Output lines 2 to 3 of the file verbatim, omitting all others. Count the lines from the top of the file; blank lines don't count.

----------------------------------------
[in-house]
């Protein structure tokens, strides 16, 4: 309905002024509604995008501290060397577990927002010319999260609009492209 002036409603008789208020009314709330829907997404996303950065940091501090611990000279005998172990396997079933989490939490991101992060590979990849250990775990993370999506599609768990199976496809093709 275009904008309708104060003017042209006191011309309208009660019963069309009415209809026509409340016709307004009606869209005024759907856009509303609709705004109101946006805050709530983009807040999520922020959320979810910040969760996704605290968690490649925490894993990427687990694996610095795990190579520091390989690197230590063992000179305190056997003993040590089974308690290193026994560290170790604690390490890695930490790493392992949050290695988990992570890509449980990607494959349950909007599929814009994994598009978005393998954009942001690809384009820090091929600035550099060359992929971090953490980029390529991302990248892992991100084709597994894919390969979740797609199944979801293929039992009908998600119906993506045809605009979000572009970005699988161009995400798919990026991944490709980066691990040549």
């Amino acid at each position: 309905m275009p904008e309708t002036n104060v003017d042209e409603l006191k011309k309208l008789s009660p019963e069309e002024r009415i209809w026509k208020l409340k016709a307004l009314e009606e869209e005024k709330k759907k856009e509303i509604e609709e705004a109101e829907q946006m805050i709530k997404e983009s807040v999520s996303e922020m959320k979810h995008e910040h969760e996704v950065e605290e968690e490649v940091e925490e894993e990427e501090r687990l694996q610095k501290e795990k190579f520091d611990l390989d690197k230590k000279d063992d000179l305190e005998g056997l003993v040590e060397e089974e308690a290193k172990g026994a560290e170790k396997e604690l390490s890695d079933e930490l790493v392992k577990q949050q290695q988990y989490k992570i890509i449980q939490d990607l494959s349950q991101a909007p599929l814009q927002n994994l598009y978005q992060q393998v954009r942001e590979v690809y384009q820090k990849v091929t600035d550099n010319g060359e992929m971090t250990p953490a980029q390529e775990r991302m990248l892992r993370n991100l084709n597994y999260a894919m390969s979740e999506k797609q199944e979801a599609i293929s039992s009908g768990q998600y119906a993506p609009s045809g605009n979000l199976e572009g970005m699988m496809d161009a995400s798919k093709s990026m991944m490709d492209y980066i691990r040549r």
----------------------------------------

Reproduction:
């Protein structure tokens, strides 16, 4: 309905002024509604995008501290060397577990927002010319999260609009492209 002036409603008789208020009314709330829907997404996303950065940091501090611990000279005998172990396997079933989490939490991101992060590979990849250990775990993370999506599609768990199976496809093709 275009904008309708104060003017042209006191011309309208009660019963069309009415209809026509409340016709307004009606869209005024759907856009509303609709705004109101946006805050709530983009807040999520922020959320979810910040969760996704605290968690490649925490894993990427687990694996610095795990190579520091390989690197230590063992000179305190056997003993040590089974308690290193026994560290170790604690390490890695930490790493392992949050290695988990992570890509449980990607494959349950909007599929814009994994598009978005393998954009942001690809384009820090091929600035550099060359992929971090953490980029390529991302990248892992991100084709597994894919390969979740797609199944979801293929039992009908998600119906993506045809605009979000572009970005699988161009995400798919990026991944490709980066691990040549």
């Amino acid at each position: 309905m275009p904008e309708t002036n104060v003017d042209e409603l006191k011309k309208l008789s009660p019963e069309e002024r009415i209809w026509k208020l409340k016709a307004l009314e009606e869209e005024k709330k759907k856009e509303i509604e609709e705004a109101e829907q946006m805050i709530k997404e983009s807040v999520s996303e922020m959320k979810h995008e910040h969760e996704v950065e605290e968690e490649v940091e925490e894993e990427e501090r687990l694996q610095k501290e795990k190579f520091d611990l390989d690197k230590k000279d063992d000179l305190e005998g056997l003993v040590e060397e089974e308690a290193k172990g026994a560290e170790k396997e604690l390490s890695d079933e930490l790493v392992k577990q949050q290695q988990y989490k992570i890509i449980q939490d990607l494959s349950q991101a909007p599929l814009q927002n994994l598009y978005q992060q393998v954009r942001e590979v690809y384009q820090k990849v091929t600035d550099n010319g060359e992929m971090t250990p953490a980029q390529e775990r991302m990248l892992r993370n991100l084709n597994y999260a894919m390969s979740e999506k797609q199944e979801a599609i293929s039992s009908g768990q998600y119906a993506p609009s045809g605009n979000l199976e572009g970005m699988m496809d161009a995400s798919k093709s990026m991944m490709d492209y980066i691990r040549r």